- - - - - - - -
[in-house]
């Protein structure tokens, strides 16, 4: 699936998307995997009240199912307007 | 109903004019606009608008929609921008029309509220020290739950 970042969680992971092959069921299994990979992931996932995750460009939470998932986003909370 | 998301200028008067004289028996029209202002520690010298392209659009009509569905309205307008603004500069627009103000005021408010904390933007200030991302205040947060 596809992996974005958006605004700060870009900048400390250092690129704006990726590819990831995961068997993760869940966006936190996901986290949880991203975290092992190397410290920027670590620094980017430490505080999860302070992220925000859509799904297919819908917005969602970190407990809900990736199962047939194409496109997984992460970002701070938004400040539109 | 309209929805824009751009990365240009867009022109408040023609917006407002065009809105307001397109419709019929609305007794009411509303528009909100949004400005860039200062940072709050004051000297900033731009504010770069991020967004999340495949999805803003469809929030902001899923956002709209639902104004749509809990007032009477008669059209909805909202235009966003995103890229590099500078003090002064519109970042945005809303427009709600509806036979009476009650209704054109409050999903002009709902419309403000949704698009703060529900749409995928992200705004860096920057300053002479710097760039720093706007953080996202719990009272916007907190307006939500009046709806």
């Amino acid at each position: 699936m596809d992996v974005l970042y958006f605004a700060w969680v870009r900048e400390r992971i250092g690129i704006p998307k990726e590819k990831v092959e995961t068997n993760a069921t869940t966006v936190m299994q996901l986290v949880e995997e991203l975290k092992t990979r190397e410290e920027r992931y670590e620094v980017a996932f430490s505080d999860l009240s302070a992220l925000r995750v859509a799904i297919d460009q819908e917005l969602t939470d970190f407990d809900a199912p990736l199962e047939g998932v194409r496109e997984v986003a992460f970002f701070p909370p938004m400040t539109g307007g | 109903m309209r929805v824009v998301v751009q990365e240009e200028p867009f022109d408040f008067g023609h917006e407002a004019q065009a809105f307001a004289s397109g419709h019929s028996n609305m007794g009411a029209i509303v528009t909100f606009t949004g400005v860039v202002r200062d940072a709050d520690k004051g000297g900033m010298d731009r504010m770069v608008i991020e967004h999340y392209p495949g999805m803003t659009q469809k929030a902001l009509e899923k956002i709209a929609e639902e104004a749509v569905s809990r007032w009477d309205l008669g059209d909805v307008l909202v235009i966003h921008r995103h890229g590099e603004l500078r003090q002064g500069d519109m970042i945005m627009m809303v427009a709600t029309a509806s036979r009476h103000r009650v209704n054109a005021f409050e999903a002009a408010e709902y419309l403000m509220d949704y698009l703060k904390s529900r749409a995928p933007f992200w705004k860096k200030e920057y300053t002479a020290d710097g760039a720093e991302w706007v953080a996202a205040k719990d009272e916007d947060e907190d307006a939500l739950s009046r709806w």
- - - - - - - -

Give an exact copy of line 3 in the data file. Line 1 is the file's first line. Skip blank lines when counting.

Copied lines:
């Amino acid at each position: 699936m596809d992996v974005l970042y958006f605004a700060w969680v870009r900048e400390r992971i250092g690129i704006p998307k990726e590819k990831v092959e995961t068997n993760a069921t869940t966006v936190m299994q996901l986290v949880e995997e991203l975290k092992t990979r190397e410290e920027r992931y670590e620094v980017a996932f430490s505080d999860l009240s302070a992220l925000r995750v859509a799904i297919d460009q819908e917005l969602t939470d970190f407990d809900a199912p990736l199962e047939g998932v194409r496109e997984v986003a992460f970002f701070p909370p938004m400040t539109g307007g | 109903m309209r929805v824009v998301v751009q990365e240009e200028p867009f022109d408040f008067g023609h917006e407002a004019q065009a809105f307001a004289s397109g419709h019929s028996n609305m007794g009411a029209i509303v528009t909100f606009t949004g400005v860039v202002r200062d940072a709050d520690k004051g000297g900033m010298d731009r504010m770069v608008i991020e967004h999340y392209p495949g999805m803003t659009q469809k929030a902001l009509e899923k956002i709209a929609e639902e104004a749509v569905s809990r007032w009477d309205l008669g059209d909805v307008l909202v235009i966003h921008r995103h890229g590099e603004l500078r003090q002064g500069d519109m970042i945005m627009m809303v427009a709600t029309a509806s036979r009476h103000r009650v209704n054109a005021f409050e999903a002009a408010e709902y419309l403000m509220d949704y698009l703060k904390s529900r749409a995928p933007f992200w705004k860096k200030e920057y300053t002479a020290d710097g760039a720093e991302w706007v953080a996202a205040k719990d009272e916007d947060e907190d307006a939500l739950s009046r709806w």